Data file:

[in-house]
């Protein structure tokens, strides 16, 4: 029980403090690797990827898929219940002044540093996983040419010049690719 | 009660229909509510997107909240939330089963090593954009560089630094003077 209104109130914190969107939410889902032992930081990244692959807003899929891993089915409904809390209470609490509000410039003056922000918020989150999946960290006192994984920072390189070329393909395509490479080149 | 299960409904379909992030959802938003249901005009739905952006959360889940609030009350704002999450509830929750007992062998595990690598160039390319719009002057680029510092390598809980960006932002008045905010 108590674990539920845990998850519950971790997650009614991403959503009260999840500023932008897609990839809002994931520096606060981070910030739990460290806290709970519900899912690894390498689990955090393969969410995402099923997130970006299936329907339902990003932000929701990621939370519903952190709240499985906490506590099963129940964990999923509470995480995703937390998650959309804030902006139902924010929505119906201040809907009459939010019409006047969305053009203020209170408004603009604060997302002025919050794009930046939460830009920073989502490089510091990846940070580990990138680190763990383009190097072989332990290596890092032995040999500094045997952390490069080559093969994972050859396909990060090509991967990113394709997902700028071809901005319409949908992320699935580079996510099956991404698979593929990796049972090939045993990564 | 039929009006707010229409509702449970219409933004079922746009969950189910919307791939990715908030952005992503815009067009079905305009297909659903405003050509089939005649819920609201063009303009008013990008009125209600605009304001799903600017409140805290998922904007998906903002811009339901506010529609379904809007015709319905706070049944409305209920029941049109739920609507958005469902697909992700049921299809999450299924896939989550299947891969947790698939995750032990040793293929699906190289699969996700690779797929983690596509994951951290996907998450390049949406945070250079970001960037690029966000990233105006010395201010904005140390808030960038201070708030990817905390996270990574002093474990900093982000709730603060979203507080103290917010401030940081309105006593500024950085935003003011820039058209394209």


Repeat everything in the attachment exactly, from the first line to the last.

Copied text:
[in-house]
């Protein structure tokens, strides 16, 4: 029980403090690797990827898929219940002044540093996983040419010049690719 | 009660229909509510997107909240939330089963090593954009560089630094003077 209104109130914190969107939410889902032992930081990244692959807003899929891993089915409904809390209470609490509000410039003056922000918020989150999946960290006192994984920072390189070329393909395509490479080149 | 299960409904379909992030959802938003249901005009739905952006959360889940609030009350704002999450509830929750007992062998595990690598160039390319719009002057680029510092390598809980960006932002008045905010 108590674990539920845990998850519950971790997650009614991403959503009260999840500023932008897609990839809002994931520096606060981070910030739990460290806290709970519900899912690894390498689990955090393969969410995402099923997130970006299936329907339902990003932000929701990621939370519903952190709240499985906490506590099963129940964990999923509470995480995703937390998650959309804030902006139902924010929505119906201040809907009459939010019409006047969305053009203020209170408004603009604060997302002025919050794009930046939460830009920073989502490089510091990846940070580990990138680190763990383009190097072989332990290596890092032995040999500094045997952390490069080559093969994972050859396909990060090509991967990113394709997902700028071809901005319409949908992320699935580079996510099956991404698979593929990796049972090939045993990564 | 039929009006707010229409509702449970219409933004079922746009969950189910919307791939990715908030952005992503815009067009079905305009297909659903405003050509089939005649819920609201063009303009008013990008009125209600605009304001799903600017409140805290998922904007998906903002811009339901506010529609379904809007015709319905706070049944409305209920029941049109739920609507958005469902697909992700049921299809999450299924896939989550299947891969947790698939995750032990040793293929699906190289699969996700690779797929983690596509994951951290996907998450390049949406945070250079970001960037690029966000990233105006010395201010904005140390808030960038201070708030990817905390996270990574002093474990900093982000709730603060979203507080103290917010401030940081309105006593500024950085935003003011820039058209394209």